Havana’s Tunnel

Any visitor to Havana from Varadero cannot help but notice that, shortly after the skyline of Havana appears on the horizon, you are submerged underneath the bay in a tunnel that is clearly a relic of the mid-twentieth century. Linking the historic forts on the eastern bank with the ornate Spanish architecture in the Old City, the Túnel de La Habana (Havana’s Tunnel) or the Túnel de la Bahía (the Bay’s Tunnel) would be forgettable if not for the eerie feeling that you get when you wonder how well the tunnel is kept up. But the tunnel has had a fascinating history, bringing locals and foreigners alike to the great city of Havana for over fifty years. Indeed, before the tunnel, people had to travel approximately 25 kilometers around Guanabacoa to cross the harbour whereas now it only takes driver 45 seconds traveling at a speed of 60 kph to reach the other side.

While the 733 meter-long tunnel was built between 1957 and 1958 by the French company French Societé des Grand Travaux de Marseille, the excavation work was conducted by the Cuban company Perforadora Panamericana owned and operated by Cuban engineers Gerardo and Fernando Pérez Puelles. In 2000, the tunnel’s maintenance was taken over by the Vinci Group, the leading construction company worldwide.

Although cars from the 1950s still pass through the tunnel every day, vehicles of all kind have used it. During the difficult times of the so-called Special Period in the 1990s when public transportation deteriorated to such an extent, Chinese bicycles and ciclobús –buses without any seats that transported bikes and riders across the bay via the tunnel –were a common sight. If you pay attention when you pass through the tunnel, you may catch a glimpse of one of these buses in operation today.

For many Cuban children, the tunnel is a fantasy, on the same level with riding a roller coaster or the Ferris wheel. For myself, the tunnel was the setting for some of those passionate moments of youth. There, more than once, my hand found its way to the hand of the girl who I had been courting for a long time. The tunnel also opened up my world. There was a time in the 1980s when spending the day at Santa Maria beach with our friends was practically a religion –an outing unlikely without the tunnel. While the tunnel may seem like a necessary but unnoticeable gateway that one must pass through, it can mean so much more and is worthy of our attention.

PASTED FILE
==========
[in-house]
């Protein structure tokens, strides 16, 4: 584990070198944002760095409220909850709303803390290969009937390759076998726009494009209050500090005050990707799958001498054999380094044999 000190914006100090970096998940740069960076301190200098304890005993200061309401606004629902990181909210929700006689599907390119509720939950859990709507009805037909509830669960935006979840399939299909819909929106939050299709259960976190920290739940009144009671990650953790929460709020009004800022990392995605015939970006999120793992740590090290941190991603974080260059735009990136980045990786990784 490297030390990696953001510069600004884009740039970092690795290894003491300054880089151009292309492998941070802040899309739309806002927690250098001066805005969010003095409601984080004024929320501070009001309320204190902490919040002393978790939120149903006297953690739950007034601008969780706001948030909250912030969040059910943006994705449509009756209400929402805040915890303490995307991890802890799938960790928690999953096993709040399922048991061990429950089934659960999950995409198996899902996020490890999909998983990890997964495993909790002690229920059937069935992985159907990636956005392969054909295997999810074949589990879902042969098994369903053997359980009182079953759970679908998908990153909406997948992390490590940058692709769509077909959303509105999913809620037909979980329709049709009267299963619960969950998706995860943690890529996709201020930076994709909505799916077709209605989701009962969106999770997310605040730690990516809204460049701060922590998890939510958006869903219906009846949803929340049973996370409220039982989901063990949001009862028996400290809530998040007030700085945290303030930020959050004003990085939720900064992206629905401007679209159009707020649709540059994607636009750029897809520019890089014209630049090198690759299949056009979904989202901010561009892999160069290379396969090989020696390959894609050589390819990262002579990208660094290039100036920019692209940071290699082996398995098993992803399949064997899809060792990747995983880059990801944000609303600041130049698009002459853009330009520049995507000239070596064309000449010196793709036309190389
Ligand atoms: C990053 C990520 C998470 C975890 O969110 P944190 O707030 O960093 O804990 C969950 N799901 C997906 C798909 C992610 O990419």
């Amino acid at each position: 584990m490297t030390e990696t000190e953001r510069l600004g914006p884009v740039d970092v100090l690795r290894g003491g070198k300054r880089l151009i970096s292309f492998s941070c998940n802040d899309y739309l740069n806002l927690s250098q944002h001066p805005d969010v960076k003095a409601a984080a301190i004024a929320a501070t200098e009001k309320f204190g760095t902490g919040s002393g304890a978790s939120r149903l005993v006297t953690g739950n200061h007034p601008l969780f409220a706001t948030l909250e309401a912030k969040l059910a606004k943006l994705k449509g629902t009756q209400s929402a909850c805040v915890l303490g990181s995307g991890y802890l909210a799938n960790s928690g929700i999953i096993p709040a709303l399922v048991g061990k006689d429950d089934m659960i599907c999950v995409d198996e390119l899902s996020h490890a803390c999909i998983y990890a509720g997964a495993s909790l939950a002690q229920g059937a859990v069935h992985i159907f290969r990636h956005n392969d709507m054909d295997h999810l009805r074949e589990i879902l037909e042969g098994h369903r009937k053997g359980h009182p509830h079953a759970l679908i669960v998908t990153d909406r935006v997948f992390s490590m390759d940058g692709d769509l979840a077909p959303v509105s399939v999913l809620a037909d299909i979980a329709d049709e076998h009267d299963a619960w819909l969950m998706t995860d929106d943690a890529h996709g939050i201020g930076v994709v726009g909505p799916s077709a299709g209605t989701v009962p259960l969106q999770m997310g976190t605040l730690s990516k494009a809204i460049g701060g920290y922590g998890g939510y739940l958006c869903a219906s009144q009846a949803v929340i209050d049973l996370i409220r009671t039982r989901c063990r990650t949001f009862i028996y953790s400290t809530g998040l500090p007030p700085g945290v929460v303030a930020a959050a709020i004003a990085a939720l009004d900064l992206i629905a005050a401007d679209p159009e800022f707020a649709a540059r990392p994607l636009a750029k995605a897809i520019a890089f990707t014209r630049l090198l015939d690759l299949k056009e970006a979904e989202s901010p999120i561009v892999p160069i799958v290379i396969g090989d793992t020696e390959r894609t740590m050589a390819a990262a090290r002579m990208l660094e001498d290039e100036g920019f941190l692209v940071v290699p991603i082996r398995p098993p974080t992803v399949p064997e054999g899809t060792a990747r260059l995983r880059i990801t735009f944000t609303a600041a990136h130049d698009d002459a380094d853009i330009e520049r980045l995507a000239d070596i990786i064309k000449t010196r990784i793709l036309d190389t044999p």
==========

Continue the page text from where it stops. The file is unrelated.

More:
• Cámara Oscura

    Cámara Oscura  LH 5

    Located on the top floor of the eclectic-style early 20th-century Edificio Gómez Vila—the plaza’s tallest building (35 meters/115 feet)—on the northeast corner, the Cámara Oscura provides a 360-degree …

    Arte Corte (Papito’s)

    Arte Corte (Papito’s)  LH 5+

    Established about eight years ago, Arte Corte is a hairdressing salon that is also an “interactive museum” where the customer, while comfortably seated in a hundred year-old chair awaiting their turn, …

    Jardín Botánico Nacional

    Jardín Botánico Nacional  LH 5+

    These 600-hectare botanical gardens feature approximately 150,000 examples of 4,000 different species of trees and bushes from all over the world. A tractor train ride around the park departs four tim …

    Santa María del Mar

    Santa María del Mar  LH 5

    Santa María is the most popular beach among both Habaneros and visitors. It has lodgings, restaurants, watersports hire, grocery stores and a pharmacy. As with the other beahes, it boasts soft, white …

    La Zorra y el Cuervo

    La Zorra y el Cuervo  LH 5

    Probably the most well known venue for jazz in Havana, the ‘Fox & Crow’ offers an intimate environment in this basement venue notably marked by a red English telephone box at its entrance. Top jaz …

    Ivan Chef Justo

    Ivan Chef Justo  LH 5

    There is only one problem with Ivan Chef Justo and that is describing to people how to get there. Actually it is not that complicated, opposite the Museum of the Revolution on the Old Havana side. Con …

    Jardines de la Tropical

    Jardines de la Tropical  LH 5

    If you attend any of the concerts that are held here in an effort to save this place from the state of semi-neglect it has been plunged into for many years, it would be a good time to appreciate the m …

    Basílica Menor y Convento de San Francisco de Asís

    Basílica Menor y Convento de San Francisco de Asís  LH 5+

    History & Architecture Initiated in its present form in 1716, this religious edifice was the most important symbol of the presence of the Franciscan order in Havana. It is a remake of an original, …

    Museo de la Revolución

    Museo de la Revolución  LH 5

    History & architecture In 1909, Governor General Aubert decided to build a new venue for the Provincial Government where the old city wall used to be. The design was by architects Rodolfo Marurí ( …

    Museo Nacional de Artes Decorativas

    Museo Nacional de Artes Decorativas  LH 5+

    This museum opened in 1964 and is housed in the house of José Gómez Mena, a mansion designed by the French architects P. Virad and M. Destugué in 1927. Gómez’s sister, María Luisa Gómez Mena, a wealth …

    1 of 21 pages »